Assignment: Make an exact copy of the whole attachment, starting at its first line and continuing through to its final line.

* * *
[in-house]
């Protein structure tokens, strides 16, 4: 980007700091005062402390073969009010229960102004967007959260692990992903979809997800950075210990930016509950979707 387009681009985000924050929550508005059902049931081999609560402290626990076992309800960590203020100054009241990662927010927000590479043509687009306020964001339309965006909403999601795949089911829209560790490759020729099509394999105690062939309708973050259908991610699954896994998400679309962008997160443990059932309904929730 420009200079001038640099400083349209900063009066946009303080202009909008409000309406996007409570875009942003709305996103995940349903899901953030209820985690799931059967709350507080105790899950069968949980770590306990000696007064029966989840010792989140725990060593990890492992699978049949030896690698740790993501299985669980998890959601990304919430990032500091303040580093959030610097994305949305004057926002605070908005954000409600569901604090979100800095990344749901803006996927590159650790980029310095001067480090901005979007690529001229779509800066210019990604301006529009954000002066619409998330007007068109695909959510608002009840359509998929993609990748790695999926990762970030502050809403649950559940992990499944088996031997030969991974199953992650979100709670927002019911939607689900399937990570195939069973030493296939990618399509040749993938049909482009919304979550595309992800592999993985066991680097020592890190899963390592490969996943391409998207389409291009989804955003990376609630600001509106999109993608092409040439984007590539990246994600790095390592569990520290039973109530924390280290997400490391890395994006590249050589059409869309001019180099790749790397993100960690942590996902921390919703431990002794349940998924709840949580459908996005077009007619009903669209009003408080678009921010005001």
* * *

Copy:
[in-house]
């Protein structure tokens, strides 16, 4: 980007700091005062402390073969009010229960102004967007959260692990992903979809997800950075210990930016509950979707 387009681009985000924050929550508005059902049931081999609560402290626990076992309800960590203020100054009241990662927010927000590479043509687009306020964001339309965006909403999601795949089911829209560790490759020729099509394999105690062939309708973050259908991610699954896994998400679309962008997160443990059932309904929730 420009200079001038640099400083349209900063009066946009303080202009909008409000309406996007409570875009942003709305996103995940349903899901953030209820985690799931059967709350507080105790899950069968949980770590306990000696007064029966989840010792989140725990060593990890492992699978049949030896690698740790993501299985669980998890959601990304919430990032500091303040580093959030610097994305949305004057926002605070908005954000409600569901604090979100800095990344749901803006996927590159650790980029310095001067480090901005979007690529001229779509800066210019990604301006529009954000002066619409998330007007068109695909959510608002009840359509998929993609990748790695999926990762970030502050809403649950559940992990499944088996031997030969991974199953992650979100709670927002019911939607689900399937990570195939069973030493296939990618399509040749993938049909482009919304979550595309992800592999993985066991680097020592890190899963390592490969996943391409998207389409291009989804955003990376609630600001509106999109993608092409040439984007590539990246994600790095390592569990520290039973109530924390280290997400490391890395994006590249050589059409869309001019180099790749790397993100960690942590996902921390919703431990002794349940998924709840949580459908996005077009007619009903669209009003408080678009921010005001």